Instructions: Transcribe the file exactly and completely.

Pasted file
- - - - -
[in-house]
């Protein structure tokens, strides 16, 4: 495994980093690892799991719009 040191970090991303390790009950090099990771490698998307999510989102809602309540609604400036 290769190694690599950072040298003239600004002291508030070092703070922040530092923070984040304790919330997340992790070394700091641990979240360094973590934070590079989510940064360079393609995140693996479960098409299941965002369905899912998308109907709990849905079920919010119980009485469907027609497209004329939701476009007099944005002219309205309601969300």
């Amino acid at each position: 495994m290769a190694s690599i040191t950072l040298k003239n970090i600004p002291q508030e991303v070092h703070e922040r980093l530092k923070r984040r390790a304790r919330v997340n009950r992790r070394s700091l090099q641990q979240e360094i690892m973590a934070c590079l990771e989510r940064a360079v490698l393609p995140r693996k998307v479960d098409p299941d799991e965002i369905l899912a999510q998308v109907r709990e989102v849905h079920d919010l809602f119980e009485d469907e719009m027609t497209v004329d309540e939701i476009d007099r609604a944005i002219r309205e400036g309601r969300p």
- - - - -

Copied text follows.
[in-house]
């Protein structure tokens, strides 16, 4: 495994980093690892799991719009 040191970090991303390790009950090099990771490698998307999510989102809602309540609604400036 290769190694690599950072040298003239600004002291508030070092703070922040530092923070984040304790919330997340992790070394700091641990979240360094973590934070590079989510940064360079393609995140693996479960098409299941965002369905899912998308109907709990849905079920919010119980009485469907027609497209004329939701476009007099944005002219309205309601969300």
């Amino acid at each position: 495994m290769a190694s690599i040191t950072l040298k003239n970090i600004p002291q508030e991303v070092h703070e922040r980093l530092k923070r984040r390790a304790r919330v997340n009950r992790r070394s700091l090099q641990q979240e360094i690892m973590a934070c590079l990771e989510r940064a360079v490698l393609p995140r693996k998307v479960d098409p299941d799991e965002i369905l899912a999510q998308v109907r709990e989102v849905h079920d919010l809602f119980e009485d469907e719009m027609t497209v004329d309540e939701i476009d007099r609604a944005i002219r309205e400036g309601r969300p």